The disorder has also been associated with influenza or a flu-like illness, headaches, chronic middle ear infection, high blood pressure, diabetes, sarcoidosis, tumors, Lyme disease, and trauma such as skull fracture or facial injury.


- My CCRN exam is set for the 28th of November.
- We ratified our nurse's contract. I think our show of numbers and solidarity really made a big difference.
- The virus I had with continuous fevers caused me to miss three days of work and ate up all my PTO. And I feel really, really out of sorts without going to work.

Sunday, November 13, 2011

they don't make this easy

I've had seasonal influenza for the past six days. I had to call of to work this weekend, that's 24 hours of paid time off. I'm supposed to work Monday as well, which is tomorrow. If I don't go, I will only have 4 hours of PTO left. In our institution, you absolutely CANNOT call off without enough PTO in your bank to cover you. So I'd be ok, but god forbid something else happen this month.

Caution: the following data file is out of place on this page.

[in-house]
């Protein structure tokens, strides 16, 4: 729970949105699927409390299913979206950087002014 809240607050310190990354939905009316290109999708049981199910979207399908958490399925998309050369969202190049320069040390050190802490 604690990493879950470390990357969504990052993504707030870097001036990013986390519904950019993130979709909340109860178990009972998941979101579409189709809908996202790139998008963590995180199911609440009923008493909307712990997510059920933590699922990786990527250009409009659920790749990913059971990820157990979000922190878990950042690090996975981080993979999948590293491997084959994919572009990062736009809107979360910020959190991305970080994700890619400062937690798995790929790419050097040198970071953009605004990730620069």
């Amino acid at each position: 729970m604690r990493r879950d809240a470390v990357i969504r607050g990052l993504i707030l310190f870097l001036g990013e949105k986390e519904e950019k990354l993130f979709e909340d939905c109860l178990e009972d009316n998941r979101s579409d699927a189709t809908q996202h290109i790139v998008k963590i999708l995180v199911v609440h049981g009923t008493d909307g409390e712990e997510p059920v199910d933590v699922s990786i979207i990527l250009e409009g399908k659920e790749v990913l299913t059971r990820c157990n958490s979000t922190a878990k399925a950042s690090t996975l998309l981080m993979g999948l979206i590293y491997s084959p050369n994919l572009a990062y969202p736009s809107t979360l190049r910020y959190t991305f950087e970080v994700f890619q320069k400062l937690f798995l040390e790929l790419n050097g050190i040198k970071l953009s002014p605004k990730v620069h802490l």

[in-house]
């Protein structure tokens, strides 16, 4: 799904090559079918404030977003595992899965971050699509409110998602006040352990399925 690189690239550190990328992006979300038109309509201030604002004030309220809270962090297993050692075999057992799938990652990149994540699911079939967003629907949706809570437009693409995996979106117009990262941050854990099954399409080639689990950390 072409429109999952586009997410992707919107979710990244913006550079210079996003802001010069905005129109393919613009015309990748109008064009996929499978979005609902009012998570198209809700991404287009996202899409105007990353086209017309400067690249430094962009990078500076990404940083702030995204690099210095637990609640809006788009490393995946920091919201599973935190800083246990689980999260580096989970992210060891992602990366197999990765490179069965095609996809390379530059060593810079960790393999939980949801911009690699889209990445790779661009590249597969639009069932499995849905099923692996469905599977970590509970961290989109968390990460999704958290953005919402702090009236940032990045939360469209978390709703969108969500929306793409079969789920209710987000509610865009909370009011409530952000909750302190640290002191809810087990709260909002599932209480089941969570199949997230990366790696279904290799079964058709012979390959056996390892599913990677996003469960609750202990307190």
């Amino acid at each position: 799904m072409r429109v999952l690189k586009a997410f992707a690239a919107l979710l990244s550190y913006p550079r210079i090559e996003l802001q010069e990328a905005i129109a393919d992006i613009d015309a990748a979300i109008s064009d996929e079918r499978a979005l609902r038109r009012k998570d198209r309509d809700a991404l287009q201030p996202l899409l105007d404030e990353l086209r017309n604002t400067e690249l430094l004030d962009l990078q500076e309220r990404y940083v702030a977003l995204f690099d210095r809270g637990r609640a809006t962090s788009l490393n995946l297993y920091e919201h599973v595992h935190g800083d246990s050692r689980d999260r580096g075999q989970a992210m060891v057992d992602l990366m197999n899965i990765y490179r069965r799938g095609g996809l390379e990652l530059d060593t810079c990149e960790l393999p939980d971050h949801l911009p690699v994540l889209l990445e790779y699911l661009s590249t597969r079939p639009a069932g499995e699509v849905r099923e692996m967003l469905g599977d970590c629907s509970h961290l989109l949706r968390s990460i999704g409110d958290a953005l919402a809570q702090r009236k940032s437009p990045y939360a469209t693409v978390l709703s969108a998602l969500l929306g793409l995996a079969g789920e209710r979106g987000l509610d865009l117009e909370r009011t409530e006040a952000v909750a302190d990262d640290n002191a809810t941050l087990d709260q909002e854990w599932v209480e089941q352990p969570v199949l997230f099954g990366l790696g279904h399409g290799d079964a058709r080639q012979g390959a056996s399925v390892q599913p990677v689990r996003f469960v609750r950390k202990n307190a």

I have been feeling better, and would like to go back to work tomorrow (get me out of this house!!!), but I spiked a fever last night, again. And I know that I shouldn't be returning to work without it having been 24 hours fever-free. Which means if I don't spike a fever all night, I'd be fine. But if I did, it would be too late to call in!

And most importantly, I take care of patients who are severely immunocomprimised. It could kill them. I guess that settles the whole argument.

Isn't it sad that administration can put such fear into their employees for calling in, when it can be a life or death situation?

Sunday, October 30, 2011

the good fight

Soooo my nurse's union, part of National Nurses United, has been struggling to settle a contract with our administration. We've been picketing (not striking), marching, rallying, and showing up to every meeting and press release we can. The administration wanted to slash raises, double healthcare premiums, limit scheduling flexibility, ramp up disciplinary actions, take away healthcare coverage for those on extended childcare leave and disability leave,raising the age of retirement, and other unmentionable acts. They claimed that the current state of the economy leaves them no choice but to slash the nursing budget. And yet our health system has been making money and increasing bonuses and salaries to those at the top for the past three years.